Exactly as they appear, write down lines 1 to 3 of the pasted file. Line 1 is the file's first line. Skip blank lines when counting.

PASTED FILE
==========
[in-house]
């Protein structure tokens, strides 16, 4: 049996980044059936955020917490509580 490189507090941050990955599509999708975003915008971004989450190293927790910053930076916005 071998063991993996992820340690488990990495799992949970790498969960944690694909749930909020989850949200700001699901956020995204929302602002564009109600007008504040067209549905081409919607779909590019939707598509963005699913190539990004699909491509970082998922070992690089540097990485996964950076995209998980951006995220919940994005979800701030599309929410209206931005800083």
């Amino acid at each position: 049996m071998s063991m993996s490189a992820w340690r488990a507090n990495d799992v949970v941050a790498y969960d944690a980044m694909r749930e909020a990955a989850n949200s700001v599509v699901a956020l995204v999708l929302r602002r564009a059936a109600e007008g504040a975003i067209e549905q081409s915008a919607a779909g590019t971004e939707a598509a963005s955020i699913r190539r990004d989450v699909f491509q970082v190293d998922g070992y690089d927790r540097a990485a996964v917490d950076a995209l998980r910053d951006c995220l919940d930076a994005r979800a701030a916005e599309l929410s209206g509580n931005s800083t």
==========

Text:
[in-house]
């Protein structure tokens, strides 16, 4: 049996980044059936955020917490509580 490189507090941050990955599509999708975003915008971004989450190293927790910053930076916005 071998063991993996992820340690488990990495799992949970790498969960944690694909749930909020989850949200700001699901956020995204929302602002564009109600007008504040067209549905081409919607779909590019939707598509963005699913190539990004699909491509970082998922070992690089540097990485996964950076995209998980951006995220919940994005979800701030599309929410209206931005800083």
């Amino acid at each position: 049996m071998s063991m993996s490189a992820w340690r488990a507090n990495d799992v949970v941050a790498y969960d944690a980044m694909r749930e909020a990955a989850n949200s700001v599509v699901a956020l995204v999708l929302r602002r564009a059936a109600e007008g504040a975003i067209e549905q081409s915008a919607a779909g590019t971004e939707a598509a963005s955020i699913r190539r990004d989450v699909f491509q970082v190293d998922g070992y690089d927790r540097a990485a996964v917490d950076a995209l998980r910053d951006c995220l919940d930076a994005r979800a701030a916005e599309l929410s209206g509580n931005s800083t």